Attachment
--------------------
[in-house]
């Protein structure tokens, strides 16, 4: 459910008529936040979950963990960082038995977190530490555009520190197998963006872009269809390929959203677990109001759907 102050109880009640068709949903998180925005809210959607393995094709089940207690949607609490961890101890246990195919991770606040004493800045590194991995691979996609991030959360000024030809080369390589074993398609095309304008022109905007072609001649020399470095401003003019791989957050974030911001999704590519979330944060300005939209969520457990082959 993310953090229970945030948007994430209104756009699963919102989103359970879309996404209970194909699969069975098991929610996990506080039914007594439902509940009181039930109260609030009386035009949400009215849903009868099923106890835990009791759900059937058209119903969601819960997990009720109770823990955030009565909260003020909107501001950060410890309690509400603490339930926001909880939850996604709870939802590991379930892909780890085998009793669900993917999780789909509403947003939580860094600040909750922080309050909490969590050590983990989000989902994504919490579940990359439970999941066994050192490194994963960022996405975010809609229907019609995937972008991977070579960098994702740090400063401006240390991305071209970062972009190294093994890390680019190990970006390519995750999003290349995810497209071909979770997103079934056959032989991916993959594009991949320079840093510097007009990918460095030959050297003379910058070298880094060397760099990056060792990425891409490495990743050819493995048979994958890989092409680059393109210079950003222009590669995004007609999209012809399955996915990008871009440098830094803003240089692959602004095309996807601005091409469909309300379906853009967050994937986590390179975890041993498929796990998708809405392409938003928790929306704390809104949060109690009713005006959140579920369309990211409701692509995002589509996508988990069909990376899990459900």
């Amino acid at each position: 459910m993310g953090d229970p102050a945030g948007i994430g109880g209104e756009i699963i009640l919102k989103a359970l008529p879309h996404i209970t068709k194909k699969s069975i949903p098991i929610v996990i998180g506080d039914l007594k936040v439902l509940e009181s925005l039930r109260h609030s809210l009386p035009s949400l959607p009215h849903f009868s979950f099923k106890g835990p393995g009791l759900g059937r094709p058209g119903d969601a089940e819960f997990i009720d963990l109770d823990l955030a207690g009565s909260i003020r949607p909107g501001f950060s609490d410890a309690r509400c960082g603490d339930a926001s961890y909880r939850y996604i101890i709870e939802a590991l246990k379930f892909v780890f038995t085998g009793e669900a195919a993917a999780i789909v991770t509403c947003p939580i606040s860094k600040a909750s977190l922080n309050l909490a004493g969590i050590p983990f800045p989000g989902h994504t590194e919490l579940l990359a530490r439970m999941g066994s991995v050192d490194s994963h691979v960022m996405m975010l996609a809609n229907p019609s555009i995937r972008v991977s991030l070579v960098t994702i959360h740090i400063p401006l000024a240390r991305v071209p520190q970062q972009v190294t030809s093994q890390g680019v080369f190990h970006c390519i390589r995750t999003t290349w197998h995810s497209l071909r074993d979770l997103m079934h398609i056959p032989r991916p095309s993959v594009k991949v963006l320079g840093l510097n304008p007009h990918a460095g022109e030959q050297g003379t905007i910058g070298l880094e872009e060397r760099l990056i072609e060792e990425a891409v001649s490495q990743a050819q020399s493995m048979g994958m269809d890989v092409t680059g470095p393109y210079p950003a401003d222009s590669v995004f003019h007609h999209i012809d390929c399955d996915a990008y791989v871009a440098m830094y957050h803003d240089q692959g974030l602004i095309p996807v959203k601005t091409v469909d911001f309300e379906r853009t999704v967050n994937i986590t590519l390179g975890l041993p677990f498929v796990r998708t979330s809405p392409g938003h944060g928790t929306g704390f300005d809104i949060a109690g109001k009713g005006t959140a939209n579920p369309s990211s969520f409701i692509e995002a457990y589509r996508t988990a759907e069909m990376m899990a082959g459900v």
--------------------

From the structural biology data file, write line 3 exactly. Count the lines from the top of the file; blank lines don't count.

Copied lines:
């Amino acid at each position: 459910m993310g953090d229970p102050a945030g948007i994430g109880g209104e756009i699963i009640l919102k989103a359970l008529p879309h996404i209970t068709k194909k699969s069975i949903p098991i929610v996990i998180g506080d039914l007594k936040v439902l509940e009181s925005l039930r109260h609030s809210l009386p035009s949400l959607p009215h849903f009868s979950f099923k106890g835990p393995g009791l759900g059937r094709p058209g119903d969601a089940e819960f997990i009720d963990l109770d823990l955030a207690g009565s909260i003020r949607p909107g501001f950060s609490d410890a309690r509400c960082g603490d339930a926001s961890y909880r939850y996604i101890i709870e939802a590991l246990k379930f892909v780890f038995t085998g009793e669900a195919a993917a999780i789909v991770t509403c947003p939580i606040s860094k600040a909750s977190l922080n309050l909490a004493g969590i050590p983990f800045p989000g989902h994504t590194e919490l579940l990359a530490r439970m999941g066994s991995v050192d490194s994963h691979v960022m996405m975010l996609a809609n229907p019609s555009i995937r972008v991977s991030l070579v960098t994702i959360h740090i400063p401006l000024a240390r991305v071209p520190q970062q972009v190294t030809s093994q890390g680019v080369f190990h970006c390519i390589r995750t999003t290349w197998h995810s497209l071909r074993d979770l997103m079934h398609i056959p032989r991916p095309s993959v594009k991949v963006l320079g840093l510097n304008p007009h990918a460095g022109e030959q050297g003379t905007i910058g070298l880094e872009e060397r760099l990056i072609e060792e990425a891409v001649s490495q990743a050819q020399s493995m048979g994958m269809d890989v092409t680059g470095p393109y210079p950003a401003d222009s590669v995004f003019h007609h999209i012809d390929c399955d996915a990008y791989v871009a440098m830094y957050h803003d240089q692959g974030l602004i095309p996807v959203k601005t091409v469909d911001f309300e379906r853009t999704v967050n994937i986590t590519l390179g975890l041993p677990f498929v796990r998708t979330s809405p392409g938003h944060g928790t929306g704390f300005d809104i949060a109690g109001k009713g005006t959140a939209n579920p369309s990211s969520f409701i692509e995002a457990y589509r996508t988990a759907e069909m990376m899990a082959g459900v």